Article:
Most famous among them is the Green Lady. She has haunted Stirling for several hundred years, and seems at times to become quite engrossed in, almost entranced by, watching the daily activities of people now living, but at other times appears sad.

She has a habit of appearing at unexpected times, in unexpected places. In one famous incident, dinner failed to arrive for the army officers then stationed at Stirling. Apparently, the Green Lady was fascinated with watching the chef prepare dinner. Sensing he was being watched, he turned and saw her, a misty green figure, engrossed in his cooking, and he promptly fainted.

It is not known who she was in life, but two theories are put forth. Some believe she was the daughter of Stirling’s governor, betrothed to an army officer stationed at the castle. In an accident which is not described, her father killed the officer. She, in turn, threw herself from the battlements, and died on the rocks 250 feet below.

A more detailed story tells of an attendant of Mary, Queen of Scots. One night, the attendant dreamed that the queen was in danger. She jolted awake and rushed to the queen’s chamber to find the bed curtains on fire, and Mary sleeping soundly inside. She rescued the queen who later recalled a prophecy that she would be endangered by fire while at Stirling. It is suggested that this attendant remains at the castle as the misty green figure still seen today.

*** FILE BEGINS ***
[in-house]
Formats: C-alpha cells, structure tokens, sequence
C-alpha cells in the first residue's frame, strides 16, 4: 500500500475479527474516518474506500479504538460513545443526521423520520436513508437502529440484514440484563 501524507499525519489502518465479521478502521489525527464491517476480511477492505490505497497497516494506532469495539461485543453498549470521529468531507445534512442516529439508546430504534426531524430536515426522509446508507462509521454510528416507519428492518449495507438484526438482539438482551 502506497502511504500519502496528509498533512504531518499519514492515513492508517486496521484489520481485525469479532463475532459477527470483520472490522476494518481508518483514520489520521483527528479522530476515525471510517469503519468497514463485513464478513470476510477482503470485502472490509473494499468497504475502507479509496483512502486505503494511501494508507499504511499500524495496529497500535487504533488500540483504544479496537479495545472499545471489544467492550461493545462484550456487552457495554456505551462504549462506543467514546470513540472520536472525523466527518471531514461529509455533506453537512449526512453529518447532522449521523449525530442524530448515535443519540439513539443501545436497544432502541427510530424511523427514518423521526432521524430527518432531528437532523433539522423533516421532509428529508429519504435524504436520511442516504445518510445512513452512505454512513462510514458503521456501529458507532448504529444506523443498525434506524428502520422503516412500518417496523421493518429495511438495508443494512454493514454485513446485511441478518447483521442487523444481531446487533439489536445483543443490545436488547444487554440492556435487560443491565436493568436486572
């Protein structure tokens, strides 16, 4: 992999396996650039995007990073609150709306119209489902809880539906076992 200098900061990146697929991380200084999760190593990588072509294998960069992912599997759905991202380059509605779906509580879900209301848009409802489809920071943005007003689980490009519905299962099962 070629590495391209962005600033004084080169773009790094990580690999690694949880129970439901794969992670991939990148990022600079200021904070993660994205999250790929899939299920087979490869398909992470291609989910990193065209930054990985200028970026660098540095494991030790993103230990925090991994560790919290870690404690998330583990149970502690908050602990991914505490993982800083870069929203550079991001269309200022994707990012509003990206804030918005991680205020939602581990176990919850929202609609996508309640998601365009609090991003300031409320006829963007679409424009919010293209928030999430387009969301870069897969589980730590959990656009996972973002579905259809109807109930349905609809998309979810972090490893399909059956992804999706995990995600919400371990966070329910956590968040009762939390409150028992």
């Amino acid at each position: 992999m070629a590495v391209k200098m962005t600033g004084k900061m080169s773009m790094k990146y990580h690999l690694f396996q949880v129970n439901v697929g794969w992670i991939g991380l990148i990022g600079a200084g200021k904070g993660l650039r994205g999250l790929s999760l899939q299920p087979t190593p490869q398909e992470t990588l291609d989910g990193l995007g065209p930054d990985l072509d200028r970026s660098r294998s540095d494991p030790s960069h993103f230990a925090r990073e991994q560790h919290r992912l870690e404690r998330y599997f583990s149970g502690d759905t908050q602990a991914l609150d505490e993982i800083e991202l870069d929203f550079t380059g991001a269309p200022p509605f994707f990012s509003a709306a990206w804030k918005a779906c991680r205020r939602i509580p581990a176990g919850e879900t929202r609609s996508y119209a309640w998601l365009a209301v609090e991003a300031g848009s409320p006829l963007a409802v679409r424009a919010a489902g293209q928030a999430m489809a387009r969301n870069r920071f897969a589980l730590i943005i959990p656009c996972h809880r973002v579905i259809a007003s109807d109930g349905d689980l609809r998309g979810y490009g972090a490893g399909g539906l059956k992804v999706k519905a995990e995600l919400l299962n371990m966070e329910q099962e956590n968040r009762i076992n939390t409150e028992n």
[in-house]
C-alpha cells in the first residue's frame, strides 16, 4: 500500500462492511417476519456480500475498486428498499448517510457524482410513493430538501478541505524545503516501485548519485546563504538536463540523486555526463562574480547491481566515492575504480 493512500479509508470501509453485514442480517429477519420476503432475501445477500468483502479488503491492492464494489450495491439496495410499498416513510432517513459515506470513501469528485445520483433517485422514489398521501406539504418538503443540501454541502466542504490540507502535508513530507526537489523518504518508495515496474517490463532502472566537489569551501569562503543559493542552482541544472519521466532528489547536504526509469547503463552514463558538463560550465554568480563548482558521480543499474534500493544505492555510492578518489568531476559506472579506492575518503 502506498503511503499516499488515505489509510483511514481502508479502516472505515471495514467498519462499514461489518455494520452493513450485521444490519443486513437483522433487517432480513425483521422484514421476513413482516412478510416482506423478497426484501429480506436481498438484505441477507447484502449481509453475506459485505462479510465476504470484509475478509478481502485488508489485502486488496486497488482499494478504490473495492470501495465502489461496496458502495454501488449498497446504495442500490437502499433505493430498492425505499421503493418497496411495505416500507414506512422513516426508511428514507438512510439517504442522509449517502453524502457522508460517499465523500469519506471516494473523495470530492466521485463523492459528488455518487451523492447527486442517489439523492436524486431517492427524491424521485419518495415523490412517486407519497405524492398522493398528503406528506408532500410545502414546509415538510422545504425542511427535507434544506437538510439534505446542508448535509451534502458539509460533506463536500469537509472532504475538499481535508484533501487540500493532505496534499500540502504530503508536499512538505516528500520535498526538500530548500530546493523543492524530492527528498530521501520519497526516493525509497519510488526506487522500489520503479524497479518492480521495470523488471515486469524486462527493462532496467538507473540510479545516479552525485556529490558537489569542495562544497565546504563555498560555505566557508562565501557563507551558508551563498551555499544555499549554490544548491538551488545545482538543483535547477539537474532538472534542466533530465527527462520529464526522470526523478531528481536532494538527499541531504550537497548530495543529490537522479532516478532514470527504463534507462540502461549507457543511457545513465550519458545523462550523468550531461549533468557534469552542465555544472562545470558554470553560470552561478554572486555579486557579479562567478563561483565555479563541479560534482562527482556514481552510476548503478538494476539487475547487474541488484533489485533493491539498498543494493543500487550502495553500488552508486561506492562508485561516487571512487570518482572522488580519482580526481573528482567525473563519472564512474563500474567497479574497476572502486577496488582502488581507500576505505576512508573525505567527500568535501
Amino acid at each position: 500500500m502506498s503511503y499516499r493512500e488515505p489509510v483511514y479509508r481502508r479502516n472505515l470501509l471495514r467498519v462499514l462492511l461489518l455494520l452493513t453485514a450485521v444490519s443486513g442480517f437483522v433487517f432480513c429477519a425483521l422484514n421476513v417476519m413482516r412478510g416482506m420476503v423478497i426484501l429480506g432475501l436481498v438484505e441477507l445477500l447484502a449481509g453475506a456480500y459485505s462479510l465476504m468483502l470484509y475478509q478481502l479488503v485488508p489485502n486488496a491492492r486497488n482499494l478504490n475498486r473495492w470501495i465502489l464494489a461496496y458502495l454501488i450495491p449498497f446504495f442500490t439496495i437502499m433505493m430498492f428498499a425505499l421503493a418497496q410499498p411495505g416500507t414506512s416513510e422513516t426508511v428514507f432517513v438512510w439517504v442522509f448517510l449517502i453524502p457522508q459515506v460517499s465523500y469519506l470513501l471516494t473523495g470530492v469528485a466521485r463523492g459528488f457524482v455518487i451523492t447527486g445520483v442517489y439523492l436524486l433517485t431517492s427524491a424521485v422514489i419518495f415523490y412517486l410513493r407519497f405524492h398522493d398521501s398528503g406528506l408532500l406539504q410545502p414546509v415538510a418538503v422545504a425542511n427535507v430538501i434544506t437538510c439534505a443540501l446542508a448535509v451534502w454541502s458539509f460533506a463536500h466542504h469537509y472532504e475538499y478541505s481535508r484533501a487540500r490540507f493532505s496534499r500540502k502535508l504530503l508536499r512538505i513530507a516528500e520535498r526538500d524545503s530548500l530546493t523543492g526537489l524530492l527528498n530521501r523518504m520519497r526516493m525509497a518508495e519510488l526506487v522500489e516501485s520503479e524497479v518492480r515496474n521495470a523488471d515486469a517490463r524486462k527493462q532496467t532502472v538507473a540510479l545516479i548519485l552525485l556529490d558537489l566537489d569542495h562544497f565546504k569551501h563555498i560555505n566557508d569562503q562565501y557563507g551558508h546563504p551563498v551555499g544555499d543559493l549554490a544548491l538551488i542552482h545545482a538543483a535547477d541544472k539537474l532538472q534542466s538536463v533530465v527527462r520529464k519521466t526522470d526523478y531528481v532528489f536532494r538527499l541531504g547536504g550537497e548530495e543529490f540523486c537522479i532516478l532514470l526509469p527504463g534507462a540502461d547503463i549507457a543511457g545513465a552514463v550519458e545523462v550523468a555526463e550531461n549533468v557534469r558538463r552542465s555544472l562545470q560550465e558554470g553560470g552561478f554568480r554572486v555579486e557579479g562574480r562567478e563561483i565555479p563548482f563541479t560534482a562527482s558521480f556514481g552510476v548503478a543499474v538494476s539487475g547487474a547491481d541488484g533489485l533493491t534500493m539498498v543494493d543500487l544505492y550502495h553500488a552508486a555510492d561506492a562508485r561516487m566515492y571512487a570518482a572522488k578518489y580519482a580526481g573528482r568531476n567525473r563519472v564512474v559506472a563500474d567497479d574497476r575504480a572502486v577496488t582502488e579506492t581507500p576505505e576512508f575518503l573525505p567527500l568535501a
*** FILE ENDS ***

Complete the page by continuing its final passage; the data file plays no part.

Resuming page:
Tales from the Stirling Ghost Walk elaborates on the story, saying that the maid died of injuries received in rescuing her queen, and that she wore a green gown that night.

Today, she is often feared, as her appearances, in particular, the ones in which she appears sad, frequently precede some kind of disaster, including several fires. As a result, reports of her appearances are taken seriously and all documented. If this is indeed the ghost of the brave attendant, I prefer to think that she is offering warning, and still trying to save people.


If you stopped by for the giveaway, or even if you just happened to find the site and would like to join the fun, please come over to my other blog,, to join the $10 gift card giveaway.